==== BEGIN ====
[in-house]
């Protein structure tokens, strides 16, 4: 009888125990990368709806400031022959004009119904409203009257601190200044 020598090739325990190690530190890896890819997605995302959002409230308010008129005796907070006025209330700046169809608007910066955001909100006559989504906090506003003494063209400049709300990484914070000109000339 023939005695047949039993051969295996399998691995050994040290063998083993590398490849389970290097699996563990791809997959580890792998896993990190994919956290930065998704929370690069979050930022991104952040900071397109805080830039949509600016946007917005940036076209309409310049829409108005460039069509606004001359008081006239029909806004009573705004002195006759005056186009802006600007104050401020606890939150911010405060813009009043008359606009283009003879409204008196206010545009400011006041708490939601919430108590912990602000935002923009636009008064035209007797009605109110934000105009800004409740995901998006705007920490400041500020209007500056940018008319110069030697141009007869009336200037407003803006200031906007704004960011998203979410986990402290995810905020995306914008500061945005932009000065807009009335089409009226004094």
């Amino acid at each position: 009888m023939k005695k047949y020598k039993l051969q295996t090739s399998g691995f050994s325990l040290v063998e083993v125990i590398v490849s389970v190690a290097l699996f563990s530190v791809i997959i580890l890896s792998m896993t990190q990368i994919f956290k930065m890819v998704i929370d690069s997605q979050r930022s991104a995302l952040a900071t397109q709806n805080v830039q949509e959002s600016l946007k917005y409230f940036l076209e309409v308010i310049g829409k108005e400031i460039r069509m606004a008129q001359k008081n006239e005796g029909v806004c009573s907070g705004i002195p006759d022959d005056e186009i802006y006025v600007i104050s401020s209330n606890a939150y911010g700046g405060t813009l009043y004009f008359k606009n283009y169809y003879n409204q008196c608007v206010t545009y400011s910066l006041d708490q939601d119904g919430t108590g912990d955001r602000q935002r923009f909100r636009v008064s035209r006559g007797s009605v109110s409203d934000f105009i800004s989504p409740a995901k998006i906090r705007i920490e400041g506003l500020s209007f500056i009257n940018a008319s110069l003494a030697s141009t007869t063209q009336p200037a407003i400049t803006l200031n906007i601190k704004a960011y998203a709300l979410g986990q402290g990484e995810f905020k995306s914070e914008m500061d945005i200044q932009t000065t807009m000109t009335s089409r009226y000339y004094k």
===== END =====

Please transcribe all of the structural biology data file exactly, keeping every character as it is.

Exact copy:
[in-house]
């Protein structure tokens, strides 16, 4: 009888125990990368709806400031022959004009119904409203009257601190200044 020598090739325990190690530190890896890819997605995302959002409230308010008129005796907070006025209330700046169809608007910066955001909100006559989504906090506003003494063209400049709300990484914070000109000339 023939005695047949039993051969295996399998691995050994040290063998083993590398490849389970290097699996563990791809997959580890792998896993990190994919956290930065998704929370690069979050930022991104952040900071397109805080830039949509600016946007917005940036076209309409310049829409108005460039069509606004001359008081006239029909806004009573705004002195006759005056186009802006600007104050401020606890939150911010405060813009009043008359606009283009003879409204008196206010545009400011006041708490939601919430108590912990602000935002923009636009008064035209007797009605109110934000105009800004409740995901998006705007920490400041500020209007500056940018008319110069030697141009007869009336200037407003803006200031906007704004960011998203979410986990402290995810905020995306914008500061945005932009000065807009009335089409009226004094």
């Amino acid at each position: 009888m023939k005695k047949y020598k039993l051969q295996t090739s399998g691995f050994s325990l040290v063998e083993v125990i590398v490849s389970v190690a290097l699996f563990s530190v791809i997959i580890l890896s792998m896993t990190q990368i994919f956290k930065m890819v998704i929370d690069s997605q979050r930022s991104a995302l952040a900071t397109q709806n805080v830039q949509e959002s600016l946007k917005y409230f940036l076209e309409v308010i310049g829409k108005e400031i460039r069509m606004a008129q001359k008081n006239e005796g029909v806004c009573s907070g705004i002195p006759d022959d005056e186009i802006y006025v600007i104050s401020s209330n606890a939150y911010g700046g405060t813009l009043y004009f008359k606009n283009y169809y003879n409204q008196c608007v206010t545009y400011s910066l006041d708490q939601d119904g919430t108590g912990d955001r602000q935002r923009f909100r636009v008064s035209r006559g007797s009605v109110s409203d934000f105009i800004s989504p409740a995901k998006i906090r705007i920490e400041g506003l500020s209007f500056i009257n940018a008319s110069l003494a030697s141009t007869t063209q009336p200037a407003i400049t803006l200031n906007i601190k704004a960011y998203a709300l979410g986990q402290g990484e995810f905020k995306s914070e914008m500061d945005i200044q932009t000065t807009m000109t009335s089409r009226y000339y004094k």